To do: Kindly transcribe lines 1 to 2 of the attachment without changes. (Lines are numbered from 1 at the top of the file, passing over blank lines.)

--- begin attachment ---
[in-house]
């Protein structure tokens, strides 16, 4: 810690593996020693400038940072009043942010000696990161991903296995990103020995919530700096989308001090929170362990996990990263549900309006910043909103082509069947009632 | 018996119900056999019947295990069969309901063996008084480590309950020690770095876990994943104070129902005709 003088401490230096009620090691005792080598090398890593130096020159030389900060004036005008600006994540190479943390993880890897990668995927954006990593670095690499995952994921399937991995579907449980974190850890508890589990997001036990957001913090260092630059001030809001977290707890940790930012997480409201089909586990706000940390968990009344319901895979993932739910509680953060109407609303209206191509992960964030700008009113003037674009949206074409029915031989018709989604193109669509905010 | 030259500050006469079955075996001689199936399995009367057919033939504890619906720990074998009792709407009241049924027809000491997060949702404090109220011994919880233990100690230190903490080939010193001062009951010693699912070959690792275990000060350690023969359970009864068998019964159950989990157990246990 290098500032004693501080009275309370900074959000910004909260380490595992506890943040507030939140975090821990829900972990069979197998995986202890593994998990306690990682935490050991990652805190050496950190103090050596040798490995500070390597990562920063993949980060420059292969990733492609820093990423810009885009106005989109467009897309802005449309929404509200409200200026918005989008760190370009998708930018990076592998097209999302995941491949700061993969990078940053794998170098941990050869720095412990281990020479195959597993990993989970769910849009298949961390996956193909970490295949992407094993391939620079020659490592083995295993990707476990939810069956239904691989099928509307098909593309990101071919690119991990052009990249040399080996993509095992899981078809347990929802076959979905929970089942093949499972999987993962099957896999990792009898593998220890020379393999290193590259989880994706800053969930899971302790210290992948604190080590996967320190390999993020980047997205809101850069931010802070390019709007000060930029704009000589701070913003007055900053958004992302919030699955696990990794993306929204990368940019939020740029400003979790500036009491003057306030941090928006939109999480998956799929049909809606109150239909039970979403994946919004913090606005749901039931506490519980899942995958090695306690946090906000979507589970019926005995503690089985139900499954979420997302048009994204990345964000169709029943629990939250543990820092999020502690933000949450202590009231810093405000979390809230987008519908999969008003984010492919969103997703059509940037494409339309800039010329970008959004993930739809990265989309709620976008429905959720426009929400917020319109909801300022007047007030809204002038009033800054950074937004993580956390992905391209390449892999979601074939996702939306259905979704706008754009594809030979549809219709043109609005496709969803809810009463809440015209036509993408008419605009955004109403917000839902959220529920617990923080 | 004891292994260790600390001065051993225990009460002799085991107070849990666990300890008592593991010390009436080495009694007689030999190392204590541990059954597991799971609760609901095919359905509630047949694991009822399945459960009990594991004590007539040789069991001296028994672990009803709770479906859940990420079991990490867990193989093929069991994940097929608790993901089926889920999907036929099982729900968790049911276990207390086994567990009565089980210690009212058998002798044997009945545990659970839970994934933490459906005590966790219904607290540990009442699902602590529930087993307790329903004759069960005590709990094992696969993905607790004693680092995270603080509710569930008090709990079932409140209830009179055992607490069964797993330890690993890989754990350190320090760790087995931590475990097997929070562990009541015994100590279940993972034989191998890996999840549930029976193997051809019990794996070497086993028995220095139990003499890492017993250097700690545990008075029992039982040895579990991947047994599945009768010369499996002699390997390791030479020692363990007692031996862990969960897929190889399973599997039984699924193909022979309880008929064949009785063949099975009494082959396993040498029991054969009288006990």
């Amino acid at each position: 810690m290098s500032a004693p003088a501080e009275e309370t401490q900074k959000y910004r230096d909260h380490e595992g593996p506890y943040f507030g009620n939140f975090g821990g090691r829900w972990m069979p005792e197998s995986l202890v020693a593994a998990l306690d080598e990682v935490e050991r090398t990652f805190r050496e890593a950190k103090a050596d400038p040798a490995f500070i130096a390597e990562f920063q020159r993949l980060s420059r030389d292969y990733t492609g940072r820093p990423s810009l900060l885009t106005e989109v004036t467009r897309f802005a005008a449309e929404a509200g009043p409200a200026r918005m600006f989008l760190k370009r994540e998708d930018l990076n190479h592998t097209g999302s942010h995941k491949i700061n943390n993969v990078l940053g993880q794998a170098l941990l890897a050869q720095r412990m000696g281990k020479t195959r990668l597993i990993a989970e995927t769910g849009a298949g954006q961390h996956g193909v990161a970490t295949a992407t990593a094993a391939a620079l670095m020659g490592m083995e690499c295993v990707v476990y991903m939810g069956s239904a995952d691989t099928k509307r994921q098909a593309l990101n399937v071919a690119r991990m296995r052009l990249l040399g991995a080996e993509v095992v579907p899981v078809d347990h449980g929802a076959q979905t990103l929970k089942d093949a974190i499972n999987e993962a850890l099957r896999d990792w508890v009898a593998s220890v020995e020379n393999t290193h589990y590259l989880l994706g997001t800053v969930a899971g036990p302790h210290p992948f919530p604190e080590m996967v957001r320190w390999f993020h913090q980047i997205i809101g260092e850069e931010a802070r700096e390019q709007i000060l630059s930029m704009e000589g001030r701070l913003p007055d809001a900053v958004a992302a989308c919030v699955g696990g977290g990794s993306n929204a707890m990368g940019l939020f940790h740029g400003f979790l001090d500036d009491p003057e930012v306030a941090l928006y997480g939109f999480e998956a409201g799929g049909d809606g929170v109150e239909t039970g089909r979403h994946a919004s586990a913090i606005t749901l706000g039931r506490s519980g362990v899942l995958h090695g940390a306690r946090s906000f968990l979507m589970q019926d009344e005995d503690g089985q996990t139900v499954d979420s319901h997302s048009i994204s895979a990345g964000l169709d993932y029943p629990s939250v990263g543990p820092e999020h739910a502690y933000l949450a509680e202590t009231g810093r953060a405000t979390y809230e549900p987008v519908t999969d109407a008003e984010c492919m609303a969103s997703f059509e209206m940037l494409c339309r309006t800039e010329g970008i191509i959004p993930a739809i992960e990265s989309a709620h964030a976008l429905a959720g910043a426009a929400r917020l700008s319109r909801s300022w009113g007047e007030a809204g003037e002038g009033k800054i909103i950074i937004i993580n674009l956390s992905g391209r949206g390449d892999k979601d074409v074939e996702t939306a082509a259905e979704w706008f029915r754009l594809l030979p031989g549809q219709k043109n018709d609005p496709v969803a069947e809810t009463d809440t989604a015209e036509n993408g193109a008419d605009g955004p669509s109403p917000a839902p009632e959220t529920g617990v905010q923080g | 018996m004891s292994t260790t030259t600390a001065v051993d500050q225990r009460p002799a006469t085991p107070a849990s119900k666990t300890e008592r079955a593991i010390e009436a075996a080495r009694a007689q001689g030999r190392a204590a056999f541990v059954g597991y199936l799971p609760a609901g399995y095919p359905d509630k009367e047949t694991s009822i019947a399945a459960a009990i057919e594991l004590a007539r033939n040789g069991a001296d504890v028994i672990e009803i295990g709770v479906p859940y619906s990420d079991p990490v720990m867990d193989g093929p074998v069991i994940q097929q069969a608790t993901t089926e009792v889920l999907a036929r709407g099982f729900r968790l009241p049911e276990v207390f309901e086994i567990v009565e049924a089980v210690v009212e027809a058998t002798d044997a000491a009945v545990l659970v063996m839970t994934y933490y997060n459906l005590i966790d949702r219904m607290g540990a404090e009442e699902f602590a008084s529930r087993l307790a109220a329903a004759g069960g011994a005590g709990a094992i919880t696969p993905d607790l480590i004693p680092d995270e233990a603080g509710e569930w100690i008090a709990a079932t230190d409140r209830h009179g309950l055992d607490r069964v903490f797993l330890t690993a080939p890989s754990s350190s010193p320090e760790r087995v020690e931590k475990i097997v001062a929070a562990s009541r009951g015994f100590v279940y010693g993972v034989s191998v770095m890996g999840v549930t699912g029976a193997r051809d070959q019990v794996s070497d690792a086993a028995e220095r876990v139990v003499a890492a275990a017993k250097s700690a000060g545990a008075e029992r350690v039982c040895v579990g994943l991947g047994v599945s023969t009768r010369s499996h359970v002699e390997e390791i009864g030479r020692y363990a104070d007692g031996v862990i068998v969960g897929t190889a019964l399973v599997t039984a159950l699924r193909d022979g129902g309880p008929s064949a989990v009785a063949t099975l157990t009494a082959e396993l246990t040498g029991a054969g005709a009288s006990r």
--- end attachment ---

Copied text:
[in-house]
């Protein structure tokens, strides 16, 4: 810690593996020693400038940072009043942010000696990161991903296995990103020995919530700096989308001090929170362990996990990263549900309006910043909103082509069947009632 | 018996119900056999019947295990069969309901063996008084480590309950020690770095876990994943104070129902005709 003088401490230096009620090691005792080598090398890593130096020159030389900060004036005008600006994540190479943390993880890897990668995927954006990593670095690499995952994921399937991995579907449980974190850890508890589990997001036990957001913090260092630059001030809001977290707890940790930012997480409201089909586990706000940390968990009344319901895979993932739910509680953060109407609303209206191509992960964030700008009113003037674009949206074409029915031989018709989604193109669509905010 | 030259500050006469079955075996001689199936399995009367057919033939504890619906720990074998009792709407009241049924027809000491997060949702404090109220011994919880233990100690230190903490080939010193001062009951010693699912070959690792275990000060350690023969359970009864068998019964159950989990157990246990 290098500032004693501080009275309370900074959000910004909260380490595992506890943040507030939140975090821990829900972990069979197998995986202890593994998990306690990682935490050991990652805190050496950190103090050596040798490995500070390597990562920063993949980060420059292969990733492609820093990423810009885009106005989109467009897309802005449309929404509200409200200026918005989008760190370009998708930018990076592998097209999302995941491949700061993969990078940053794998170098941990050869720095412990281990020479195959597993990993989970769910849009298949961390996956193909970490295949992407094993391939620079020659490592083995295993990707476990939810069956239904691989099928509307098909593309990101071919690119991990052009990249040399080996993509095992899981078809347990929802076959979905929970089942093949499972999987993962099957896999990792009898593998220890020379393999290193590259989880994706800053969930899971302790210290992948604190080590996967320190390999993020980047997205809101850069931010802070390019709007000060930029704009000589701070913003007055900053958004992302919030699955696990990794993306929204990368940019939020740029400003979790500036009491003057306030941090928006939109999480998956799929049909809606109150239909039970979403994946919004913090606005749901039931506490519980899942995958090695306690946090906000979507589970019926005995503690089985139900499954979420997302048009994204990345964000169709029943629990939250543990820092999020502690933000949450202590009231810093405000979390809230987008519908999969008003984010492919969103997703059509940037494409339309800039010329970008959004993930739809990265989309709620976008429905959720426009929400917020319109909801300022007047007030809204002038009033800054950074937004993580956390992905391209390449892999979601074939996702939306259905979704706008754009594809030979549809219709043109609005496709969803809810009463809440015209036509993408008419605009955004109403917000839902959220529920617990923080 | 004891292994260790600390001065051993225990009460002799085991107070849990666990300890008592593991010390009436080495009694007689030999190392204590541990059954597991799971609760609901095919359905509630047949694991009822399945459960009990594991004590007539040789069991001296028994672990009803709770479906859940990420079991990490867990193989093929069991994940097929608790993901089926889920999907036929099982729900968790049911276990207390086994567990009565089980210690009212058998002798044997009945545990659970839970994934933490459906005590966790219904607290540990009442699902602590529930087993307790329903004759069960005590709990094992696969993905607790004693680092995270603080509710569930008090709990079932409140209830009179055992607490069964797993330890690993890989754990350190320090760790087995931590475990097997929070562990009541015994100590279940993972034989191998890996999840549930029976193997051809019990794996070497086993028995220095139990003499890492017993250097700690545990008075029992039982040895579990991947047994599945009768010369499996002699390997390791030479020692363990007692031996862990969960897929190889399973599997039984699924193909022979309880008929064949009785063949099975009494082959396993040498029991054969009288006990």